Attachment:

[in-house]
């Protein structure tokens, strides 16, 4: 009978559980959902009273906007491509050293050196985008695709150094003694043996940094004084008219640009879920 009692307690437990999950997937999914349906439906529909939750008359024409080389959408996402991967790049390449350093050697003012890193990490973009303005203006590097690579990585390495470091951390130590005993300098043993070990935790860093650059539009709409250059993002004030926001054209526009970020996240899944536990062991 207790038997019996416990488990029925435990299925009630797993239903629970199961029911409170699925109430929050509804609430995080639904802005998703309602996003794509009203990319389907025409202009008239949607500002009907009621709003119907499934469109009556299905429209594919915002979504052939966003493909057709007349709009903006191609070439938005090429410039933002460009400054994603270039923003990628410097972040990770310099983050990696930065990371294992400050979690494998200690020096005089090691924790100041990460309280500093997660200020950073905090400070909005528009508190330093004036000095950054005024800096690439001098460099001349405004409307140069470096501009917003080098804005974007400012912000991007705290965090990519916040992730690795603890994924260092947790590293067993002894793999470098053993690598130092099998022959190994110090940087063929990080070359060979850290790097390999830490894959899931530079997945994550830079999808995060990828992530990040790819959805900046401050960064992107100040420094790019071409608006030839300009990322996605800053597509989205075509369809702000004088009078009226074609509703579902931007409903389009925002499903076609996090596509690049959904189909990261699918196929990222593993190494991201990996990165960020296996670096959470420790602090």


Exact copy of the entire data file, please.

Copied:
[in-house]
């Protein structure tokens, strides 16, 4: 009978559980959902009273906007491509050293050196985008695709150094003694043996940094004084008219640009879920 009692307690437990999950997937999914349906439906529909939750008359024409080389959408996402991967790049390449350093050697003012890193990490973009303005203006590097690579990585390495470091951390130590005993300098043993070990935790860093650059539009709409250059993002004030926001054209526009970020996240899944536990062991 207790038997019996416990488990029925435990299925009630797993239903629970199961029911409170699925109430929050509804609430995080639904802005998703309602996003794509009203990319389907025409202009008239949607500002009907009621709003119907499934469109009556299905429209594919915002979504052939966003493909057709007349709009903006191609070439938005090429410039933002460009400054994603270039923003990628410097972040990770310099983050990696930065990371294992400050979690494998200690020096005089090691924790100041990460309280500093997660200020950073905090400070909005528009508190330093004036000095950054005024800096690439001098460099001349405004409307140069470096501009917003080098804005974007400012912000991007705290965090990519916040992730690795603890994924260092947790590293067993002894793999470098053993690598130092099998022959190994110090940087063929990080070359060979850290790097390999830490894959899931530079997945994550830079999808995060990828992530990040790819959805900046401050960064992107100040420094790019071409608006030839300009990322996605800053597509989205075509369809702000004088009078009226074609509703579902931007409903389009925002499903076609996090596509690049959904189909990261699918196929990222593993190494991201990996990165960020296996670096959470420790602090």